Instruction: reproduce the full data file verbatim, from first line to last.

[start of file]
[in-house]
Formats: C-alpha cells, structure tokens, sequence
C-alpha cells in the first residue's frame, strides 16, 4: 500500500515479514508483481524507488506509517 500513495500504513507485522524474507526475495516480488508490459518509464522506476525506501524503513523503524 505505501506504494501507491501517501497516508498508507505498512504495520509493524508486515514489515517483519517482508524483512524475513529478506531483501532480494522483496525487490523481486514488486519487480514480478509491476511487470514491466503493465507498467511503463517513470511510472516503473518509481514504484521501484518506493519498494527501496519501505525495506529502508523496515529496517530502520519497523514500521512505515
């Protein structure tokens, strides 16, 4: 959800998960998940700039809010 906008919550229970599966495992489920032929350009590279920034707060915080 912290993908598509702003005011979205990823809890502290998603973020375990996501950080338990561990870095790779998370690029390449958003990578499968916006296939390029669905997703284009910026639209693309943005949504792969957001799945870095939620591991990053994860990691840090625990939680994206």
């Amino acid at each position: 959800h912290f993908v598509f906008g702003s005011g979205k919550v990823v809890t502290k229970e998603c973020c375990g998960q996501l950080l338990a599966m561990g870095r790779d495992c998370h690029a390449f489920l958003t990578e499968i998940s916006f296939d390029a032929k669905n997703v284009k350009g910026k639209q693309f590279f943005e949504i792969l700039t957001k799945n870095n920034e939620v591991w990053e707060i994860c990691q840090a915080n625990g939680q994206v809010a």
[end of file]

[in-house]
Formats: C-alpha cells, structure tokens, sequence
C-alpha cells in the first residue's frame, strides 16, 4: 500500500515479514508483481524507488506509517 500513495500504513507485522524474507526475495516480488508490459518509464522506476525506501524503513523503524 505505501506504494501507491501517501497516508498508507505498512504495520509493524508486515514489515517483519517482508524483512524475513529478506531483501532480494522483496525487490523481486514488486519487480514480478509491476511487470514491466503493465507498467511503463517513470511510472516503473518509481514504484521501484518506493519498494527501496519501505525495506529502508523496515529496517530502520519497523514500521512505515
């Protein structure tokens, strides 16, 4: 959800998960998940700039809010 906008919550229970599966495992489920032929350009590279920034707060915080 912290993908598509702003005011979205990823809890502290998603973020375990996501950080338990561990870095790779998370690029390449958003990578499968916006296939390029669905997703284009910026639209693309943005949504792969957001799945870095939620591991990053994860990691840090625990939680994206």
């Amino acid at each position: 959800h912290f993908v598509f906008g702003s005011g979205k919550v990823v809890t502290k229970e998603c973020c375990g998960q996501l950080l338990a599966m561990g870095r790779d495992c998370h690029a390449f489920l958003t990578e499968i998940s916006f296939d390029a032929k669905n997703v284009k350009g910026k639209q693309f590279f943005e949504i792969l700039t957001k799945n870095n920034e939620v591991w990053e707060i994860c990691q840090a915080n625990g939680q994206v809010a």